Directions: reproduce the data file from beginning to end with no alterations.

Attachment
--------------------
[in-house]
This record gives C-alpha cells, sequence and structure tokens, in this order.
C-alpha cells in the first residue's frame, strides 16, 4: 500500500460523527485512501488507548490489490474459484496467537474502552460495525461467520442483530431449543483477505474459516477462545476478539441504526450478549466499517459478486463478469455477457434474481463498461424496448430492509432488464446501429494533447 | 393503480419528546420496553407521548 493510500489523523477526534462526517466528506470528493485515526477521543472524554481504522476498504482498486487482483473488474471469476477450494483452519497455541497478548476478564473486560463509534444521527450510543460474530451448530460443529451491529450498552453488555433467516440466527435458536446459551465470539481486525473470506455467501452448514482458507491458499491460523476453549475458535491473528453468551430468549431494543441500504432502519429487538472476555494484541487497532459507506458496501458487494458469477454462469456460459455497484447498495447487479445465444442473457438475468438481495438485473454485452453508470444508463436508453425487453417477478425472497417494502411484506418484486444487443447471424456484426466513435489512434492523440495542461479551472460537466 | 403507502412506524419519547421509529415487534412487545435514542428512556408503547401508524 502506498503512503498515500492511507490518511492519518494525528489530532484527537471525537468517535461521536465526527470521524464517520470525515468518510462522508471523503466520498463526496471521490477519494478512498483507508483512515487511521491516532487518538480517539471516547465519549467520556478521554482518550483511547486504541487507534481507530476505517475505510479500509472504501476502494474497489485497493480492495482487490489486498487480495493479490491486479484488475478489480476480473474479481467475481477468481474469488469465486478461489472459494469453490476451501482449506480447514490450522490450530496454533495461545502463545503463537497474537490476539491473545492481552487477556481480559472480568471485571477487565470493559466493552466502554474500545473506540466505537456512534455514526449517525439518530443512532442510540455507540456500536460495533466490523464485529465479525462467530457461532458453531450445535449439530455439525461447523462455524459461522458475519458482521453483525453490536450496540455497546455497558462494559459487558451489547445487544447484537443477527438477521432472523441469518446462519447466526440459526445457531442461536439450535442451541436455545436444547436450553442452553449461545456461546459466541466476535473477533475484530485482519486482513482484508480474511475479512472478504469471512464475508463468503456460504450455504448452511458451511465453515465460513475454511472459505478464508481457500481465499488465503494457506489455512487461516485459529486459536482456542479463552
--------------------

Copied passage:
[in-house]
This record gives C-alpha cells, sequence and structure tokens, in this order.
C-alpha cells in the first residue's frame, strides 16, 4: 500500500460523527485512501488507548490489490474459484496467537474502552460495525461467520442483530431449543483477505474459516477462545476478539441504526450478549466499517459478486463478469455477457434474481463498461424496448430492509432488464446501429494533447 | 393503480419528546420496553407521548 493510500489523523477526534462526517466528506470528493485515526477521543472524554481504522476498504482498486487482483473488474471469476477450494483452519497455541497478548476478564473486560463509534444521527450510543460474530451448530460443529451491529450498552453488555433467516440466527435458536446459551465470539481486525473470506455467501452448514482458507491458499491460523476453549475458535491473528453468551430468549431494543441500504432502519429487538472476555494484541487497532459507506458496501458487494458469477454462469456460459455497484447498495447487479445465444442473457438475468438481495438485473454485452453508470444508463436508453425487453417477478425472497417494502411484506418484486444487443447471424456484426466513435489512434492523440495542461479551472460537466 | 403507502412506524419519547421509529415487534412487545435514542428512556408503547401508524 502506498503512503498515500492511507490518511492519518494525528489530532484527537471525537468517535461521536465526527470521524464517520470525515468518510462522508471523503466520498463526496471521490477519494478512498483507508483512515487511521491516532487518538480517539471516547465519549467520556478521554482518550483511547486504541487507534481507530476505517475505510479500509472504501476502494474497489485497493480492495482487490489486498487480495493479490491486479484488475478489480476480473474479481467475481477468481474469488469465486478461489472459494469453490476451501482449506480447514490450522490450530496454533495461545502463545503463537497474537490476539491473545492481552487477556481480559472480568471485571477487565470493559466493552466502554474500545473506540466505537456512534455514526449517525439518530443512532442510540455507540456500536460495533466490523464485529465479525462467530457461532458453531450445535449439530455439525461447523462455524459461522458475519458482521453483525453490536450496540455497546455497558462494559459487558451489547445487544447484537443477527438477521432472523441469518446462519447466526440459526445457531442461536439450535442451541436455545436444547436450553442452553449461545456461546459466541466476535473477533475484530485482519486482513482484508480474511475479512472478504469471512464475508463468503456460504450455504448452511458451511465453515465460513475454511472459505478464508481457500481465499488465503494457506489455512487461516485459529486459536482456542479463552